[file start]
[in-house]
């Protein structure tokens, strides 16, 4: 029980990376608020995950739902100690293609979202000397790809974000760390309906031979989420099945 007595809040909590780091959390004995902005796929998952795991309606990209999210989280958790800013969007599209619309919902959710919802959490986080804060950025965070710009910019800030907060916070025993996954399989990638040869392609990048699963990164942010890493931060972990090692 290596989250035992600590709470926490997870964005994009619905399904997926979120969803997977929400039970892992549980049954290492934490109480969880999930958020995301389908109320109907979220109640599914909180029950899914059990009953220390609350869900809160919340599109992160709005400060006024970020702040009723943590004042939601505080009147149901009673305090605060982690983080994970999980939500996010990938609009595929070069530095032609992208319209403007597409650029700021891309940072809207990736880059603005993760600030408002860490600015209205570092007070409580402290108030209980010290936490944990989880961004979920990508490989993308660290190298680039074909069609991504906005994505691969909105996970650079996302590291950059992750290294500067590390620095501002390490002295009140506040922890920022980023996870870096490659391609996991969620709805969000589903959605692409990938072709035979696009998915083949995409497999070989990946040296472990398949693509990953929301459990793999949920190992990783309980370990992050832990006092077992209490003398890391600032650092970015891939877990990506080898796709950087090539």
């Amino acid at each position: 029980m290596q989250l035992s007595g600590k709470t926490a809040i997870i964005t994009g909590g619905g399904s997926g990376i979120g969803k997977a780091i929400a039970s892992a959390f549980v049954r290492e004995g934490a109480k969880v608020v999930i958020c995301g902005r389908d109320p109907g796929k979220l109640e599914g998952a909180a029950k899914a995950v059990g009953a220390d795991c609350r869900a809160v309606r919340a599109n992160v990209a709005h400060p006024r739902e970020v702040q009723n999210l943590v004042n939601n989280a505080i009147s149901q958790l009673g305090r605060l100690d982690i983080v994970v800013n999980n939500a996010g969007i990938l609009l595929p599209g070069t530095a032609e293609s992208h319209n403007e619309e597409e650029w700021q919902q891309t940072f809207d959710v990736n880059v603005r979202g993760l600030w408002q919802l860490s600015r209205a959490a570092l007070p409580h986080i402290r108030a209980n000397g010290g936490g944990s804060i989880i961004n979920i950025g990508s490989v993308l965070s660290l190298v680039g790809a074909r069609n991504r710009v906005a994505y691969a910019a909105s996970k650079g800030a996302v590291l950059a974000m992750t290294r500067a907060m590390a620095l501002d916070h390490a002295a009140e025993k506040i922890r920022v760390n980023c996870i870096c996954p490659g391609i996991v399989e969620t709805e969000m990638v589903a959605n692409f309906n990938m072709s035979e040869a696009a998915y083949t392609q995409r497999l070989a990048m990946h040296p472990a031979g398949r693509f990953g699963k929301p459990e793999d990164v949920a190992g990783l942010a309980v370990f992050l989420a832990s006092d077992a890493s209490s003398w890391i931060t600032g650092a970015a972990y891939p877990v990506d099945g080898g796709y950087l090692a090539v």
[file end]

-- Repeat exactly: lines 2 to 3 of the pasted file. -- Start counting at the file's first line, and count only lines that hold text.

């Protein structure tokens, strides 16, 4: 029980990376608020995950739902100690293609979202000397790809974000760390309906031979989420099945 007595809040909590780091959390004995902005796929998952795991309606990209999210989280958790800013969007599209619309919902959710919802959490986080804060950025965070710009910019800030907060916070025993996954399989990638040869392609990048699963990164942010890493931060972990090692 290596989250035992600590709470926490997870964005994009619905399904997926979120969803997977929400039970892992549980049954290492934490109480969880999930958020995301389908109320109907979220109640599914909180029950899914059990009953220390609350869900809160919340599109992160709005400060006024970020702040009723943590004042939601505080009147149901009673305090605060982690983080994970999980939500996010990938609009595929070069530095032609992208319209403007597409650029700021891309940072809207990736880059603005993760600030408002860490600015209205570092007070409580402290108030209980010290936490944990989880961004979920990508490989993308660290190298680039074909069609991504906005994505691969909105996970650079996302590291950059992750290294500067590390620095501002390490002295009140506040922890920022980023996870870096490659391609996991969620709805969000589903959605692409990938072709035979696009998915083949995409497999070989990946040296472990398949693509990953929301459990793999949920190992990783309980370990992050832990006092077992209490003398890391600032650092970015891939877990990506080898796709950087090539």
């Amino acid at each position: 029980m290596q989250l035992s007595g600590k709470t926490a809040i997870i964005t994009g909590g619905g399904s997926g990376i979120g969803k997977a780091i929400a039970s892992a959390f549980v049954r290492e004995g934490a109480k969880v608020v999930i958020c995301g902005r389908d109320p109907g796929k979220l109640e599914g998952a909180a029950k899914a995950v059990g009953a220390d795991c609350r869900a809160v309606r919340a599109n992160v990209a709005h400060p006024r739902e970020v702040q009723n999210l943590v004042n939601n989280a505080i009147s149901q958790l009673g305090r605060l100690d982690i983080v994970v800013n999980n939500a996010g969007i990938l609009l595929p599209g070069t530095a032609e293609s992208h319209n403007e619309e597409e650029w700021q919902q891309t940072f809207d959710v990736n880059v603005r979202g993760l600030w408002q919802l860490s600015r209205a959490a570092l007070p409580h986080i402290r108030a209980n000397g010290g936490g944990s804060i989880i961004n979920i950025g990508s490989v993308l965070s660290l190298v680039g790809a074909r069609n991504r710009v906005a994505y691969a910019a909105s996970k650079g800030a996302v590291l950059a974000m992750t290294r500067a907060m590390a620095l501002d916070h390490a002295a009140e025993k506040i922890r920022v760390n980023c996870i870096c996954p490659g391609i996991v399989e969620t709805e969000m990638v589903a959605n692409f309906n990938m072709s035979e040869a696009a998915y083949t392609q995409r497999l070989a990048m990946h040296p472990a031979g398949r693509f990953g699963k929301p459990e793999d990164v949920a190992g990783l942010a309980v370990f992050l989420a832990s006092d077992a890493s209490s003398w890391i931060t600032g650092a970015a972990y891939p877990v990506d099945g080898g796709y950087l090692a090539v």